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Thursday, July 31, 2008

Open Web Definition (Version 0.4)

[Update: did a slight update of the definition]

Here's another stab at a (short) Open Web definition. I put out a call for folks to help craft a one or two sentence concise definition of the Open Web awhile back. I'm not quite sure if we are there yet, but here is one based on boiling down alot of the feedback from many people. In the comments below give this a +1 or a -1 with a rewrite to make it better (and hopefully shorter). Expect to see more rewrites until we get this tight and have general agreement.

Open Web Definition:
"The Open Web is an interoperable, ubiquitous, and searchable network where everyone can share information, integrate, and innovate without having to ask for permission, accessible through powerful and universal clients."

Here is a litmus test definition we can apply when wondering whether something is part of the Open Web and actions to take.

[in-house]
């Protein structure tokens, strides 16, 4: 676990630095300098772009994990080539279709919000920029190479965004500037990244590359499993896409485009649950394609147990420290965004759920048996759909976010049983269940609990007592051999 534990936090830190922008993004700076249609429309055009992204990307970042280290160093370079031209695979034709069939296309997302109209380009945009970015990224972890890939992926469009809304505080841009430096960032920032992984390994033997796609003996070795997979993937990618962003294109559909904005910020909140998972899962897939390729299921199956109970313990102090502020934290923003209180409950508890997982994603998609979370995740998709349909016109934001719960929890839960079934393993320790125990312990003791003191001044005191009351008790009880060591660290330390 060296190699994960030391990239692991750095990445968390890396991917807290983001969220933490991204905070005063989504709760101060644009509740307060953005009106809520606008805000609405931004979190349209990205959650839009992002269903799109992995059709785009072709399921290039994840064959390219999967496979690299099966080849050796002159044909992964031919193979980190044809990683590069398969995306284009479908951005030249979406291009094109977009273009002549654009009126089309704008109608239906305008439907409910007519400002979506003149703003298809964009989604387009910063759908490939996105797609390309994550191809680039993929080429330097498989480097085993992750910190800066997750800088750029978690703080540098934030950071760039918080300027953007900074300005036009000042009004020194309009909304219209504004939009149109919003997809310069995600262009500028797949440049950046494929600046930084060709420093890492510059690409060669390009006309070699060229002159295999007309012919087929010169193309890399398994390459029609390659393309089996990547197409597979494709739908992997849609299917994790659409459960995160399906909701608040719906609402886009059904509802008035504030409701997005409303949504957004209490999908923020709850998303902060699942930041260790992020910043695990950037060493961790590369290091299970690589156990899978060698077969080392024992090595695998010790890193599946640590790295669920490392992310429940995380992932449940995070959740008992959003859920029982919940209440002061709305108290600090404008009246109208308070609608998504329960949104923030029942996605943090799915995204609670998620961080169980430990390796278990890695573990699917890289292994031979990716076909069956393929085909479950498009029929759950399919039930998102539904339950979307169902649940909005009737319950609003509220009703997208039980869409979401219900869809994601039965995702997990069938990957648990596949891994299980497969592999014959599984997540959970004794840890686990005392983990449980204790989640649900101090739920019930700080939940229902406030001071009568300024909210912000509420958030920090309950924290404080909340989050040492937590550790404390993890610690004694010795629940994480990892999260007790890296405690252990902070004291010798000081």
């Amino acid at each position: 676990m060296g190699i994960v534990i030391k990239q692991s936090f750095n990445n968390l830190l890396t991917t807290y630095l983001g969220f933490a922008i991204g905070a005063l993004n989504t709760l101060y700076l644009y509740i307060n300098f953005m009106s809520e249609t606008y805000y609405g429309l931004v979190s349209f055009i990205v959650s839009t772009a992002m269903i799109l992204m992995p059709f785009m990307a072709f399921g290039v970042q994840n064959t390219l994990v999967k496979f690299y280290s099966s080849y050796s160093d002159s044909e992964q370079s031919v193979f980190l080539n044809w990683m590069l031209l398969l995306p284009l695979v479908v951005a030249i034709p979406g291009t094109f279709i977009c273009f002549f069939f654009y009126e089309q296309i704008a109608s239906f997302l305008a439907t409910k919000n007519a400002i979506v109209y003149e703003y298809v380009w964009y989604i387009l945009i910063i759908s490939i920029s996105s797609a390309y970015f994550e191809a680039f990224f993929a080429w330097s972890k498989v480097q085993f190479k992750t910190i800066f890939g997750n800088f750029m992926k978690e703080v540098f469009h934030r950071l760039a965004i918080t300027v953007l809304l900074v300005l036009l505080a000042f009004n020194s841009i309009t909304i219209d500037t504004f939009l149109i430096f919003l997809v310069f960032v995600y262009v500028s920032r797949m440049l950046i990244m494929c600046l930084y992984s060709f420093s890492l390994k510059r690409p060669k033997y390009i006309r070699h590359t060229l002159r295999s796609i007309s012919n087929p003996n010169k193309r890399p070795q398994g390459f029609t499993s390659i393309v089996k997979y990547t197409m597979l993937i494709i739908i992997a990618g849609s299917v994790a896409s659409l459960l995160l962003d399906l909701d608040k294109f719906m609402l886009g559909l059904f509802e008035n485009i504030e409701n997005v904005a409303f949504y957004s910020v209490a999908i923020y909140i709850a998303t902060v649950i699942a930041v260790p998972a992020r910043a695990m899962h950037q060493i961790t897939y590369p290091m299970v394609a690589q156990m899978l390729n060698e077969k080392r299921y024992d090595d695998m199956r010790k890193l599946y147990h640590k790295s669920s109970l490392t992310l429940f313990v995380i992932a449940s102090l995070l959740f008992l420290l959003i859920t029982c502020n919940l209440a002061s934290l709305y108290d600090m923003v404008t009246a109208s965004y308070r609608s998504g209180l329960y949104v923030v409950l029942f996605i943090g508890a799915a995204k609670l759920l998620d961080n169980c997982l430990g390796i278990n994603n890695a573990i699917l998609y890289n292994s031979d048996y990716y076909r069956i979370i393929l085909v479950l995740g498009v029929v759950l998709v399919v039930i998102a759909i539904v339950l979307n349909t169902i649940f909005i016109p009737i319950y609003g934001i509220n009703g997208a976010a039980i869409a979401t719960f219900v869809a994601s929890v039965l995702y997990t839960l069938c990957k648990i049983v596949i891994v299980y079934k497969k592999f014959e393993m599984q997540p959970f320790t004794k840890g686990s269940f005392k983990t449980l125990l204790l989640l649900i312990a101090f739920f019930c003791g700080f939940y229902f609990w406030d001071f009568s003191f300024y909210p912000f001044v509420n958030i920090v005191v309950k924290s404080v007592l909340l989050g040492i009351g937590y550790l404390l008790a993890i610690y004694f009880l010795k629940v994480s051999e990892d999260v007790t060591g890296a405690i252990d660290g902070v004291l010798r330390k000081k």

Open Web Litmus Test

Does it have:
+1 or -1 on this litmus test? If you give it a -1, try to not have the bullet points expand; we want this to be a concise list out of which other things can fall out, not a laundry list.

The goal is to get something as tight as the Open Source definition and work of the Open Source Initiative. We also want to have a short litmus test of characteristics that can help to determine both whether something is part of the Open Web as well as to guide actions and results to make it a reality.

Thanks to everyone who helped either by directly answering or by blogging about what the Open Web is in general:

Jeff Bailey, Jeff Fisher, Kevin Marks, Dion Almaer, DeWitt Clinton, Anthony LaForge, Jason Chen, Jason Robbins, Christopher Keene, Jeffrey S Miller, W3C, Jeff Scudder, Justin Mattson, Talin, Logan Hanks, Tim O'Reilly, Rod Chavez, Anthony LaForge, Glen Lipka, Ray Cromwell, Chris Dent, Joseph, booch, Tom Trenka, Keif, Alex Russell, polterguy, mojave, ialexi, Joe Walker, David Eaves, Mark Pilgrim, Kevin Mullins, Simon Willison, Sumit Chandel, and many more.

As an aside, I liked Jeff Fisher's tongue-in-cheek definition of the Open Web:

Jeff Fisher: "The open web is the great mystery at the heart of all of us"

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